A confessed al Qaida cook serving a two-year terrorism sentence will not automatically go home to his native Sudan in July 2012 when his punishment ends, a Pentagon spokeswoman said Monday.
Ibrahim al Qosi, 50, pleaded guilty to providing material support for terrorism in July. A military jury sentenced him to 14 more years at Guantánamo, unaware that a senior Pentagon official agreed to cap Qosi’s prison term at two years.
He is now segregated in a cellblock of the prison camps here reserved for war criminals.
“Decisions regarding Mr. al Qosi’s status after he serves his punitive confinement will be made by the detention authorities at that time,” Army Lt. Col. Tanya Bradsher said.
She called the sentence due to expire July 7, 2012 “being punished for past acts.” After that, he could still be subject to “detention under the law of war” as “a belligerent during an armed conflict.”
Bradsher responded to a specific query from The Miami Herald about the endgame in the Qosi case on the eve of the first military commissions hearing here of 2011. War court sources said another long-held Sudanese captive would plead guilty to war crimes in exchange for a short sentence: Noor Uthman Mohammed, in his 40s, who allegedly was a weapons instructor and some-time manager of the Khaldan terror training camp along the tribal frontier border between Afghan-Pakistan.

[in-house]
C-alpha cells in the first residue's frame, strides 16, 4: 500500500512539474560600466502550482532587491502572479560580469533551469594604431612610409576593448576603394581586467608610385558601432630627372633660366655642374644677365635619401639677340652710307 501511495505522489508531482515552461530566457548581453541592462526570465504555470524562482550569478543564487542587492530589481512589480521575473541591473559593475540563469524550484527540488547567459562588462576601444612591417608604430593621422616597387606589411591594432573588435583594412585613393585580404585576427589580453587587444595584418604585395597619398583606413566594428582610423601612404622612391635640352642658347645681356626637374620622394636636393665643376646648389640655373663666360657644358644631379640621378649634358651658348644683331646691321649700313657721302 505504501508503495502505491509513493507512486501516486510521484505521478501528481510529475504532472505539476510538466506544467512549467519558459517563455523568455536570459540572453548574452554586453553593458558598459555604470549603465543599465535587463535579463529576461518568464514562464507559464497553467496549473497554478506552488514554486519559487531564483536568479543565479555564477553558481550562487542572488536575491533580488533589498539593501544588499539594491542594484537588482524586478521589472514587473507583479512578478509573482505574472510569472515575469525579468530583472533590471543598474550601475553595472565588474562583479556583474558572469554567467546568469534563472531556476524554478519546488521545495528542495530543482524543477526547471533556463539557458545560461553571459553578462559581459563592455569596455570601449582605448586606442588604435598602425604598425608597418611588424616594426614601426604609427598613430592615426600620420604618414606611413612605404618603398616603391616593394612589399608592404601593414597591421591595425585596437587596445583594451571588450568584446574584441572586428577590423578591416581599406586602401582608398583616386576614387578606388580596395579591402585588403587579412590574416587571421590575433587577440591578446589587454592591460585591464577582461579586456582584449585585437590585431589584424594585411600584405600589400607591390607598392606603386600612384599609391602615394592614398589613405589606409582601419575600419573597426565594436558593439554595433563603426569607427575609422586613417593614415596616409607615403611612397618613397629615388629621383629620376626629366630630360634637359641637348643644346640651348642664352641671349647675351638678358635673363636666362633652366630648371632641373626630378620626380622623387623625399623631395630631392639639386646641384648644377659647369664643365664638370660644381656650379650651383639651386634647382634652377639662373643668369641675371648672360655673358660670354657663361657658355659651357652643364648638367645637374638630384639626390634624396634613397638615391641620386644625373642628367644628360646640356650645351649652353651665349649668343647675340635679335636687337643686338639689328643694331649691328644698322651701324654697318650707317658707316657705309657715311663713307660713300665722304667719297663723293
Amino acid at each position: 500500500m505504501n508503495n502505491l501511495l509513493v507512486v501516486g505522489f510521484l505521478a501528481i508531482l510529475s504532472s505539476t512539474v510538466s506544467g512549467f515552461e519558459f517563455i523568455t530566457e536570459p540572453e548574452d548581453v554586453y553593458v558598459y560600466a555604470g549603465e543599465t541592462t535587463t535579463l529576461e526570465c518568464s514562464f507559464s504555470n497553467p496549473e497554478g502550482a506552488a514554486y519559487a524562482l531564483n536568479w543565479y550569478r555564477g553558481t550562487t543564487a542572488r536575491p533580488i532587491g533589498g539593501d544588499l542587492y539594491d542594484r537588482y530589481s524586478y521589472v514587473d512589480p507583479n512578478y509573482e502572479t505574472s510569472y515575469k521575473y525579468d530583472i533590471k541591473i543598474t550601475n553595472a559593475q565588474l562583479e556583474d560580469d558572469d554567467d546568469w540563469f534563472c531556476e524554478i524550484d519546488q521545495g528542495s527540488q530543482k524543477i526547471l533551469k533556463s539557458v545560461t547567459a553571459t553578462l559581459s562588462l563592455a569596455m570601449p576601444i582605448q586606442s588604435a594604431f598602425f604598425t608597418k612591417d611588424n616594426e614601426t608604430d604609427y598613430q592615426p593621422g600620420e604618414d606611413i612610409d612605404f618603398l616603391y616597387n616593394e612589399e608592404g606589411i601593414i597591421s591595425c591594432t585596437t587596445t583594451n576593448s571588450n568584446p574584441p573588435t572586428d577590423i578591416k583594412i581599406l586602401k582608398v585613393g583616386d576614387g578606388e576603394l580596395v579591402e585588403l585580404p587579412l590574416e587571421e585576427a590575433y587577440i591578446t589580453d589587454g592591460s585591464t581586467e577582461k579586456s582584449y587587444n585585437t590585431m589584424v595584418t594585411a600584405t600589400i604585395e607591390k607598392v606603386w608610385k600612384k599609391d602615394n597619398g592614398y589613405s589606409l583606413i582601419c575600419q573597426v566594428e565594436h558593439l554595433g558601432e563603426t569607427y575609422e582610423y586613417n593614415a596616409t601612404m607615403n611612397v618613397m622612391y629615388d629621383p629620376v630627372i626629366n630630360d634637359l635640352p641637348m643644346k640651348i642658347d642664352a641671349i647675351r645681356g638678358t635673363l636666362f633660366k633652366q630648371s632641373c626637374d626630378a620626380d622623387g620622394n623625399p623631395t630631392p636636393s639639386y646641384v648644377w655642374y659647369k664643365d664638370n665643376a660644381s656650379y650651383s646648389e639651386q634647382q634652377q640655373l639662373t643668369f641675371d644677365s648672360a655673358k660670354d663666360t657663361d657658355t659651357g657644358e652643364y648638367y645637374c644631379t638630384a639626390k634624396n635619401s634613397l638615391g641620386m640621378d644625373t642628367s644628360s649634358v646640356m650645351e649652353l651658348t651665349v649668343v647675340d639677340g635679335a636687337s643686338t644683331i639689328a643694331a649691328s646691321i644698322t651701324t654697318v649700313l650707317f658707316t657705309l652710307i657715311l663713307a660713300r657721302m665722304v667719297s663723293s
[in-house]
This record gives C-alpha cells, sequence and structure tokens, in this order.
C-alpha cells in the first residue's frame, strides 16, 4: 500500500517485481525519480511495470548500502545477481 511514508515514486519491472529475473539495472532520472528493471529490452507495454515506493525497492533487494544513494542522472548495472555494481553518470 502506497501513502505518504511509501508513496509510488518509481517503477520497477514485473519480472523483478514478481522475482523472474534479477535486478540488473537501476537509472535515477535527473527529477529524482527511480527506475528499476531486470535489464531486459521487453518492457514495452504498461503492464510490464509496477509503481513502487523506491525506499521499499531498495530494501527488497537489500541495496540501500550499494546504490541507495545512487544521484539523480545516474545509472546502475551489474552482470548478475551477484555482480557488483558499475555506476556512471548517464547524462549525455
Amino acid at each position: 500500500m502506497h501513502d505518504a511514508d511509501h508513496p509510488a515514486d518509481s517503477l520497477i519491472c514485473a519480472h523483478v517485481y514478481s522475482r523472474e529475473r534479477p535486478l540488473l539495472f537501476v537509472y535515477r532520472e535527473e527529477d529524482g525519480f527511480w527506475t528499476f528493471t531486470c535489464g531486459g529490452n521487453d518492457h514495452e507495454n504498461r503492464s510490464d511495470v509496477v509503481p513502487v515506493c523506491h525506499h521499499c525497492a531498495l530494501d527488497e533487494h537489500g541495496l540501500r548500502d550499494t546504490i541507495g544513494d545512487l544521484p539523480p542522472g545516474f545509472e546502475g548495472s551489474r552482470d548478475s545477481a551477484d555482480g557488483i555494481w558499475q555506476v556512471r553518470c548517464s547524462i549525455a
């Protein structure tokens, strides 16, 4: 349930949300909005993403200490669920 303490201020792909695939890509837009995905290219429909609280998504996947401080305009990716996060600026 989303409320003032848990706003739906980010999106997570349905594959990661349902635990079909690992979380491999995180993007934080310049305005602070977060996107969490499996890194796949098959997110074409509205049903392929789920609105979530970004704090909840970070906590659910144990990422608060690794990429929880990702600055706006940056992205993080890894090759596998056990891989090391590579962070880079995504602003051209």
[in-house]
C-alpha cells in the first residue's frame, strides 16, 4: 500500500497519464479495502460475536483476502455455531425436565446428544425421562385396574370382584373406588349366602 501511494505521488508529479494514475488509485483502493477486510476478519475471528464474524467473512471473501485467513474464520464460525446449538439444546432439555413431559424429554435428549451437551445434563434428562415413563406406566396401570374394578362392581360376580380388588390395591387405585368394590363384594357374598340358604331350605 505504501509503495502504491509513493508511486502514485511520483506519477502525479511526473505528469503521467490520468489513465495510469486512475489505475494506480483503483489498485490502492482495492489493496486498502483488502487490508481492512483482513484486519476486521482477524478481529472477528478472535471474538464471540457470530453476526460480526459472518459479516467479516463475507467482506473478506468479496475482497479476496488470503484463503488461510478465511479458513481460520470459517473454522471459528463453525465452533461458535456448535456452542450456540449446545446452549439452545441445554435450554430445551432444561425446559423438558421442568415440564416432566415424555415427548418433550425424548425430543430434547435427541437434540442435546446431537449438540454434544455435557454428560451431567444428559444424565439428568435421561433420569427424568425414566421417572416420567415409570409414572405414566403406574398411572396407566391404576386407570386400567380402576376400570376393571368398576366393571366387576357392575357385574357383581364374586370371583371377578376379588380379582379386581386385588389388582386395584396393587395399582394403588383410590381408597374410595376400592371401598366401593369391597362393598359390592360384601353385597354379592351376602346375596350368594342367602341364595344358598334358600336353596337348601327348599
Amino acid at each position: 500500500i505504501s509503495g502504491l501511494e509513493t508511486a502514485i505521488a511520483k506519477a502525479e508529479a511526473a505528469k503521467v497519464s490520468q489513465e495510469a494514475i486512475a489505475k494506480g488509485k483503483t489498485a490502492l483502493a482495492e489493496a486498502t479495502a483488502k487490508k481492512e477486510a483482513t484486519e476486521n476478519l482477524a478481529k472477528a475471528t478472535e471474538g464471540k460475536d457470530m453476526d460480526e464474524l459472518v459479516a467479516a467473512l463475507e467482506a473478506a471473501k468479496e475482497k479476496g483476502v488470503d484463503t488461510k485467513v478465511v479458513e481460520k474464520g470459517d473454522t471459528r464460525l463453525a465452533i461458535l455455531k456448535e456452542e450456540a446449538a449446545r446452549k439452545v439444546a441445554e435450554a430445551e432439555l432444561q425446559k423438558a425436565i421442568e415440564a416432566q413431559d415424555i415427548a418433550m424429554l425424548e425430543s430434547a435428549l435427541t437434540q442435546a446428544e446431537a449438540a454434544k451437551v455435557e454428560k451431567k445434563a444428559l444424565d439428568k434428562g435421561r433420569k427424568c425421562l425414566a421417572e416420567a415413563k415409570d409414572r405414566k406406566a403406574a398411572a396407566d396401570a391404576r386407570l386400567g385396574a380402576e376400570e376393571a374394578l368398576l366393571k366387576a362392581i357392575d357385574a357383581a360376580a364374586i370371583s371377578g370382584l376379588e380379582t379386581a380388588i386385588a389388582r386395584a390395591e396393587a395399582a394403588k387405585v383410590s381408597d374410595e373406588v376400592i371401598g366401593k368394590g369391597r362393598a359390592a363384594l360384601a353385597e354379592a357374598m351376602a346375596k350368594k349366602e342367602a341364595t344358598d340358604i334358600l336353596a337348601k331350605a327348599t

Pakistani security forces, working with the CIA, captured the man, known as Noor in a March 28, 2002 raid on a safe house that netted the United States its first so-called “high-value detainee” after the Sept. 11, 2001 terror attacks -- Zayn Abdeen al Hussain, better known as Abu Zubaydah
Little had been known about Noor, whose attorney said he traveled to Afghanistan long before 9/11 for weapons training and to deepen his faith. He is the last captive currently charged under the military commissions system that Barack Obama decried as a senator and reformed as a president.
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